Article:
By reviewing your data, you may find that while your attorneys are generating qualified leads, those leads are not converting into business. It is satisfying to know that your marketing is working, but results such as this would also point to a high priority call for business development training (i.e., sales training) so that your firm can close more business.
Your data also give you a baseline. If you’ve made a decision to invest more in one particular area of marketing, you need to know what kind of difference it has made. You can only ascertain this information if you know where you began. Many lawyers have the misperception that better marketing leads to more revenue, but that is not the whole story. Improved marketing leads to more opportunities to sell—to be in front of someone so that you can convert the prospect into a client. You are the personal conduit to more revenue.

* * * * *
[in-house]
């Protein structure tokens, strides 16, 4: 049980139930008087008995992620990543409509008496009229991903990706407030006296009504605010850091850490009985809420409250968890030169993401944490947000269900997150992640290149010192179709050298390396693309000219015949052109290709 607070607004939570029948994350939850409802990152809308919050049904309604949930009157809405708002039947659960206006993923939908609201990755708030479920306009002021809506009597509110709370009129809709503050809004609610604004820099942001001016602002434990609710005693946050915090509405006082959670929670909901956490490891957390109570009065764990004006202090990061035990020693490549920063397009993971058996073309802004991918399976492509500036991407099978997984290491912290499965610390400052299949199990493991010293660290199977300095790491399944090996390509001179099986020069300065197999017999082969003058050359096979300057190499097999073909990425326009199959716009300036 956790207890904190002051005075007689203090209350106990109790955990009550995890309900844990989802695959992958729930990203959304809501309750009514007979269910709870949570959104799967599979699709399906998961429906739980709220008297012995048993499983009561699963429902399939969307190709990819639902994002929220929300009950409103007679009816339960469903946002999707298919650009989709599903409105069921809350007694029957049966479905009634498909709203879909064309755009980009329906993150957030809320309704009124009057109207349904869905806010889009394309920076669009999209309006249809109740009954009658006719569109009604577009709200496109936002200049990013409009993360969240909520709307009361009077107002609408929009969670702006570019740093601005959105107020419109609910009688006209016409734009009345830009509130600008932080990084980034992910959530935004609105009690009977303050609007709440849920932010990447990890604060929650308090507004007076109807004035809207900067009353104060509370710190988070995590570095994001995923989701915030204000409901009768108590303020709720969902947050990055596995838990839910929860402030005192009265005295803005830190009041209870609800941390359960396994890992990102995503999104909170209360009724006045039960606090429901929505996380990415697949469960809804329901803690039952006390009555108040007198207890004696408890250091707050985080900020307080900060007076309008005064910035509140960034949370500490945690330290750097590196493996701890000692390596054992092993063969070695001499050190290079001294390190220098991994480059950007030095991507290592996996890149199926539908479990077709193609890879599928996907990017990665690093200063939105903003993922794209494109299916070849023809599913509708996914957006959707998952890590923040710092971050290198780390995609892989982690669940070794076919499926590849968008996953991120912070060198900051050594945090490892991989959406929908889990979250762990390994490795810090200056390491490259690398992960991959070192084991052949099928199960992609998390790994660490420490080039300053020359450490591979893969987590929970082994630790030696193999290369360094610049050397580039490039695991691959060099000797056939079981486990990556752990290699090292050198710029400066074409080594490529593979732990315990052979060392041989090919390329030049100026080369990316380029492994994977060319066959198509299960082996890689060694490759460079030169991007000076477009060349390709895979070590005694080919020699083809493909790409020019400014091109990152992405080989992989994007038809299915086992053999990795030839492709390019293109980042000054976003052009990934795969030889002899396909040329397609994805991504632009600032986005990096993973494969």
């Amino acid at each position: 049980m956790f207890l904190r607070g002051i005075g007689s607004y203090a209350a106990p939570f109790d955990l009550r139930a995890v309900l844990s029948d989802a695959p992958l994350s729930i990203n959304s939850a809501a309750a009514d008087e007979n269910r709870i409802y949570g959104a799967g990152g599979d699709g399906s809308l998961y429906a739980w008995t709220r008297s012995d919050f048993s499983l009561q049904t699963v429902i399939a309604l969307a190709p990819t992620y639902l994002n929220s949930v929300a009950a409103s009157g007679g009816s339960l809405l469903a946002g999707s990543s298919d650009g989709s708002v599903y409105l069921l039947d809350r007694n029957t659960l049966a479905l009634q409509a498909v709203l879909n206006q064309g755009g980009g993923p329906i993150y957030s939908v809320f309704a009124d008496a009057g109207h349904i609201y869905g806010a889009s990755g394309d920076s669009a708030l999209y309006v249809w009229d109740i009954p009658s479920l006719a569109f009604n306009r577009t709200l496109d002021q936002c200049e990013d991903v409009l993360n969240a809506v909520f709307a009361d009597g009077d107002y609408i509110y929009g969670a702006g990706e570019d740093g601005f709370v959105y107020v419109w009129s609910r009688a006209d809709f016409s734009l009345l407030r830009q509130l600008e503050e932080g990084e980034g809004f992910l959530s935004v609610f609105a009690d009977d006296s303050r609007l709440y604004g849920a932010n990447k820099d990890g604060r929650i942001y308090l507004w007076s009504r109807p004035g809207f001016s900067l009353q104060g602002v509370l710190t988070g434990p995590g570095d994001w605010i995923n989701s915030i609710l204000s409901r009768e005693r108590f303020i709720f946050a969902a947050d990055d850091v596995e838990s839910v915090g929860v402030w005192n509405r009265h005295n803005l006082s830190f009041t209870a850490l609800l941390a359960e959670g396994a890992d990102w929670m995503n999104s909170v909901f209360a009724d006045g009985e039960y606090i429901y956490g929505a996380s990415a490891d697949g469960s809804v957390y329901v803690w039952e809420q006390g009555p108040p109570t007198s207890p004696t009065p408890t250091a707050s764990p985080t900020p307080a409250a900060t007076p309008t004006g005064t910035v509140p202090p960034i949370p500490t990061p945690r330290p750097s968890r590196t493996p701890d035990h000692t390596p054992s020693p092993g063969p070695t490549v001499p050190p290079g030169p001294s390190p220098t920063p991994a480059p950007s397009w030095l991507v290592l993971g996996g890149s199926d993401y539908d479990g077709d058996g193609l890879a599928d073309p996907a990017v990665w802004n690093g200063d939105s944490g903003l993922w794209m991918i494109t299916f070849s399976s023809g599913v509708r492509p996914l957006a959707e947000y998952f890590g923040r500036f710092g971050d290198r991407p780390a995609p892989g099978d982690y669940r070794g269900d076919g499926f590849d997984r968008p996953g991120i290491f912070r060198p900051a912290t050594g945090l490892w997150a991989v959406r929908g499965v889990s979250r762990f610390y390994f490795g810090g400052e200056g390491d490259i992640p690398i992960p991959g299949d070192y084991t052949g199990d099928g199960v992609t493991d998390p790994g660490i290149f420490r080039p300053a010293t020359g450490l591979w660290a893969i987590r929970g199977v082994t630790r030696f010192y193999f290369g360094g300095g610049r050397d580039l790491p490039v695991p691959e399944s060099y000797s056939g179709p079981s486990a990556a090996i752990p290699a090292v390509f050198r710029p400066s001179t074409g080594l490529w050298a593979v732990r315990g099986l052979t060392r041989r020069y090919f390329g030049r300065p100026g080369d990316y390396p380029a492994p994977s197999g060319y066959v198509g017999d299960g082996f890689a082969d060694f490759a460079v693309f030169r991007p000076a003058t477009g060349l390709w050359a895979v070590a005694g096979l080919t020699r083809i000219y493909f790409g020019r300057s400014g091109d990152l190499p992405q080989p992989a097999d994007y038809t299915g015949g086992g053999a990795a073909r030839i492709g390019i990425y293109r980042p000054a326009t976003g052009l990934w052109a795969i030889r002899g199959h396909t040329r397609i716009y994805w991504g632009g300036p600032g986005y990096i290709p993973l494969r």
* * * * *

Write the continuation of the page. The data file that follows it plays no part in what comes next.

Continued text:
If you survey the number of new business opportunities and actual new business, you can calculate your cost-per-lead and your cost-of-client acquisition, which allows you to compare apples to apples. Knowing that it costs less to acquire a worthwhile lead from one source compared to another is very useful when it comes to deciding where next to invest your marketing budget.